Man on Fire

Man on Fire is a vicious, uncompromising look at the effects of a kidnapping in Latin America. It is also a heartfelt character study about the relationship between a young girl (Dakota Fanning) and her bodyguard (Denzel Washington). The film represents a new direction for flashy action auteur Tony Scott, whose hard-hitting films (most recently Spy Game and Enemy of the State) are typically soulless.

The film opens with subtitles explaining that a person is kidnapped every sixty seconds in Latin America, and only 70% are likely to survive. We witness an everyday businessman being dragged off of the street from his wife and into a getaway car, held for ransom, and finally returned to his family in the middle of a freeway, nearly naked, and physically damaged (I’ll skip the violent details). This continued wave of kidnappings leads a couple (Marc Anthony, Radha Mitchell) worried about their only child, Pita (Fanning), to enlist the protection of an ex-government operative named Creasy (Washington), who is haunted by his crimes against man and spends his days drinking life away. Reluctantly, he accepts the job.

Every day, he coldly whisks her away to school, uninterested in her or her interest in him. Eventually, he warms to the girl because of her smart but somewhat innocent nature. As their relationship grows stronger, so does his will to live. One day, as she is coming back from piano practice, she is abducted, and Creasy is shot several times by the abductors and left for dead. When he awakens, he begins investigating the kidnapping and unleashing his wrath on those responsible.

Man on Fire does not dish out angry revenge clichés like The Punisher or any of the dozens of vengeance epics. Audiences have become used to the idea of a family man who loses his family and then seeing as he begins to take revenge within the first act. But Man on Fire takes its time and builds a case, allowing the first act to focus on the growing bond between Creasy and Pita. The viewer comes to appreciate why Creasy is so hell-bent on destroying those who took his ward.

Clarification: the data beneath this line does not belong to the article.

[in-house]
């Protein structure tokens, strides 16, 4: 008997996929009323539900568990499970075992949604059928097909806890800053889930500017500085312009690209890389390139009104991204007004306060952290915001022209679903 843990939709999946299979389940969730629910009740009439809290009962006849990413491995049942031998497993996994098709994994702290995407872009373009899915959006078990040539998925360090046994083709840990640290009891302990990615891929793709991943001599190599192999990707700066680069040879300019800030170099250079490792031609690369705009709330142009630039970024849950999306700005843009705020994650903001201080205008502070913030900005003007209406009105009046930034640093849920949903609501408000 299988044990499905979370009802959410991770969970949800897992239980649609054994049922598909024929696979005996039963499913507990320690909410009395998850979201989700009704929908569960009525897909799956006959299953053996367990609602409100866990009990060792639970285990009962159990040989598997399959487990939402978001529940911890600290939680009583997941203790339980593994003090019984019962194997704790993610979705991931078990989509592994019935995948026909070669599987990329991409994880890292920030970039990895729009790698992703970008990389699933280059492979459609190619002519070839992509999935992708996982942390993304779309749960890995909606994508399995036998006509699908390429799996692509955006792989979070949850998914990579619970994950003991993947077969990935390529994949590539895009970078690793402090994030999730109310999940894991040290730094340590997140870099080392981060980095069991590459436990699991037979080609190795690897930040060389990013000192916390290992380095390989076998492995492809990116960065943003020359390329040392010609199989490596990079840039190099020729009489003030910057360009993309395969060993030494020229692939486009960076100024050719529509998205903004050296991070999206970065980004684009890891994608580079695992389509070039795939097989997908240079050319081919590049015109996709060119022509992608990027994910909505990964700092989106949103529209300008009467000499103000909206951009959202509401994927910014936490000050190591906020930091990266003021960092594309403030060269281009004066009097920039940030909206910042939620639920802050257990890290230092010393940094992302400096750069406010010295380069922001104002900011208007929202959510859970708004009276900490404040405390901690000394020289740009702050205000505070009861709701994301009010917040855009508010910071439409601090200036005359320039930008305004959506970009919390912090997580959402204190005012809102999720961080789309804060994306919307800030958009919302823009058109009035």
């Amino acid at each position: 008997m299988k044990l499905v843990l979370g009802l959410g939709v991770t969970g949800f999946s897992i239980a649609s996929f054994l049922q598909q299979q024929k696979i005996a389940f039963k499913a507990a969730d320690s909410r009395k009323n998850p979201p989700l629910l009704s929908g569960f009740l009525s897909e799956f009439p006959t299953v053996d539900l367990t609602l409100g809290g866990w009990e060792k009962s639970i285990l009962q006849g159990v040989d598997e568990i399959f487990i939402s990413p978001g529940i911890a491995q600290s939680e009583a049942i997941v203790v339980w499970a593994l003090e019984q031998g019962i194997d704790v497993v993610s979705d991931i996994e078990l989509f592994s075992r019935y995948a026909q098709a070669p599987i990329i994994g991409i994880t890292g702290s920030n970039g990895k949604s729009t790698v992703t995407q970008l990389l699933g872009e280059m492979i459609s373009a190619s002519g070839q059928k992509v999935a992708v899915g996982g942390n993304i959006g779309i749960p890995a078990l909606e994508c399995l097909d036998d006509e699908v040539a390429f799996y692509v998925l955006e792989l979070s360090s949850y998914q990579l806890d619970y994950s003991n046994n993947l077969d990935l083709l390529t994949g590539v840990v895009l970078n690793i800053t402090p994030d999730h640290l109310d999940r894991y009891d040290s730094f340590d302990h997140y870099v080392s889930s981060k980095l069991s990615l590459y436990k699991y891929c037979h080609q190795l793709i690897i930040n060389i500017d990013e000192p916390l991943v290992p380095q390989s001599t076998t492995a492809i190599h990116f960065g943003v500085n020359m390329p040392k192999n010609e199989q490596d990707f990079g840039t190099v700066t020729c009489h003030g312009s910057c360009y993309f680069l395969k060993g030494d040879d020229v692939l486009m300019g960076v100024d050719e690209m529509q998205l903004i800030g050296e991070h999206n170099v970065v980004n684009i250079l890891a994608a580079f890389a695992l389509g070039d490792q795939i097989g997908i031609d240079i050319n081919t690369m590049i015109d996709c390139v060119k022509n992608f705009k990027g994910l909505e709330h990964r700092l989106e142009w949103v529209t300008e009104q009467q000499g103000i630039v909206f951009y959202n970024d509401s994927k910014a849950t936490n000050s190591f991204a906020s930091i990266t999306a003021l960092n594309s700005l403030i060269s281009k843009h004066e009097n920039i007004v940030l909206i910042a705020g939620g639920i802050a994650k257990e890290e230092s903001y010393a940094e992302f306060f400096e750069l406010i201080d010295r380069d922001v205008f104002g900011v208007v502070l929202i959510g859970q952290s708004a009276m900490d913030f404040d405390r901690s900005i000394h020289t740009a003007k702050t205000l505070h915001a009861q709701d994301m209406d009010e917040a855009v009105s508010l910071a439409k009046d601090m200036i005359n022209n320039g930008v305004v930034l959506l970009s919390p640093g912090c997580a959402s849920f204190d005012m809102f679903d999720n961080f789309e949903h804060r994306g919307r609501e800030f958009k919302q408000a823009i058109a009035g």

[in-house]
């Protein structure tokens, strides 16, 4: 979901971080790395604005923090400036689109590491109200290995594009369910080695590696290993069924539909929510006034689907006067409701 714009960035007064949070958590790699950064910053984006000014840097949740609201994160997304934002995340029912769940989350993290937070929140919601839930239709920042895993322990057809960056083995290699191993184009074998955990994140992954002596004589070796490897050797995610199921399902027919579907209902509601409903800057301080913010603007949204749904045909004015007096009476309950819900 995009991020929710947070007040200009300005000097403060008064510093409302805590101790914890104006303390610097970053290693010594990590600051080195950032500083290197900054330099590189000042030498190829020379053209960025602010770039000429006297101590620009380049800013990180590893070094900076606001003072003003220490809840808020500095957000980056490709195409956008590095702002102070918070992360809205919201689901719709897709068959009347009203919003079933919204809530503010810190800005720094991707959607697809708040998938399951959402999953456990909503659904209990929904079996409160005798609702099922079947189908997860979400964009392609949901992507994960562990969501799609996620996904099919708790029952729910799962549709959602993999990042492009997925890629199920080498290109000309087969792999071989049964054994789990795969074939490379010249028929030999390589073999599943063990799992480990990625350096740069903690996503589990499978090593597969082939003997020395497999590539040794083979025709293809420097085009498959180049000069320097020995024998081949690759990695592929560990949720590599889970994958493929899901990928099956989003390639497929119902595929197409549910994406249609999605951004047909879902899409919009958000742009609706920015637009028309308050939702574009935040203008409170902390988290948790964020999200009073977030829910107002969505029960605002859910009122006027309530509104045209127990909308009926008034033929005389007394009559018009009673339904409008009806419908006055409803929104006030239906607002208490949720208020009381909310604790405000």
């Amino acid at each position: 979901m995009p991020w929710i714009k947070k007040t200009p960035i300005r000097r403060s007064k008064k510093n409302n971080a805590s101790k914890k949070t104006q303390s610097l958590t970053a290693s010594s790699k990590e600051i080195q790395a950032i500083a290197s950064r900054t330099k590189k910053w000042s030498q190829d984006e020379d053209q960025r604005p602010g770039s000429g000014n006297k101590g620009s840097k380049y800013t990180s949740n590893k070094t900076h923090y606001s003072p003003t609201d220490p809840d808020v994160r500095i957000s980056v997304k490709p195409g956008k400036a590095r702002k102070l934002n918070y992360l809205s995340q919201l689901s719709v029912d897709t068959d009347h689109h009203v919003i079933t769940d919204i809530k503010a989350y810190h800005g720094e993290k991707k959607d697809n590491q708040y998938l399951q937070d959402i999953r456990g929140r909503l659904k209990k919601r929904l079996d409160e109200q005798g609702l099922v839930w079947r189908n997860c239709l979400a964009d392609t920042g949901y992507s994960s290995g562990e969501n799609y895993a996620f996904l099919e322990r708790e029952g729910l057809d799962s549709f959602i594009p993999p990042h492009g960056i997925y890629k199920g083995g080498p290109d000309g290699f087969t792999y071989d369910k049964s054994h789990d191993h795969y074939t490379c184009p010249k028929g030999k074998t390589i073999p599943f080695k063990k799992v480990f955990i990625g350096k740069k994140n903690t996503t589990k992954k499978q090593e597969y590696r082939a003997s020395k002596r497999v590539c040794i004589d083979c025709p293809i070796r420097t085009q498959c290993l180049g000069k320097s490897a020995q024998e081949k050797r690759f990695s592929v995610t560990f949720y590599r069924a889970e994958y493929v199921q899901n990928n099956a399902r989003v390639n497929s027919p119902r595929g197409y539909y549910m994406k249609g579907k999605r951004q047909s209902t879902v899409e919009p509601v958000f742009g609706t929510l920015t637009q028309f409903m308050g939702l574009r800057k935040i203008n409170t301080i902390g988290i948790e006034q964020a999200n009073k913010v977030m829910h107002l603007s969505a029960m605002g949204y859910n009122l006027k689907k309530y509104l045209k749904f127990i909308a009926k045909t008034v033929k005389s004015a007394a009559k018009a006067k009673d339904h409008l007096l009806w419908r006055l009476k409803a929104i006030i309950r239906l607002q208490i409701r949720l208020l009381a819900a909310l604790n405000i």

The effect is much like the relationship in Matchstick Men between an obsessive-compulsive con-artist played by Nicholas Cage and the fourteen-year old daughter he never knew he had (played by Alison Lohman). That film told the story of a troubled career man whose life becomes worth living thanks to an intelligent young girl. Also no surprise, that film was directed by Tony Scott’s older brother, Ridley, in what many considered to be the cold filmmaker’s warmest, most character-driven venture yet. Here, too, a filmmaker known for cold visuals allows character development to drive forward the action.

Man on Fire is a moral drama about replacing an unacceptable evil with one that is acceptable. Though wanted by the police for his wave of destruction, Creasy fills the void that the girl’s kidnapping creates. Washington, who sank into a brief mediocre muck with John Q and Out of Time, returns to playing a multi-layered character who must not only overcome obstacles, but his own demons. Though he is tormented by the loss of Pita, he still takes pleasure in exacting his vengeance.

But like many of the Scott brothers’ films, Man on Fire is over-directed and chaotic. The visuals shift drastically from needless slow-motion to emphasize key shots (that would have come off perfectly at regular speed) to a hyperactive camera that prohibits the viewer from being allowed to witness the action. Moreover, the story makes the strangest use of subtitling. Not only is dialogue spoken in English subtitled, many of those words are often flashed on the screen, blown up three sizes, and used as devices to emphasize those very words.

Man on Fire is still a rousing, furious action-drama. Most importantly, the hero is a man we want to get behind. His intentions become the hopes of the viewer, and when he gets the job done, we have every reason to cheer. If Creasy, a man whose profession is murder, and Tony Scott, who has never shown heart in his storytelling, can both be redeemed, then the film is as much about the power of redemption as is it is about vengeance.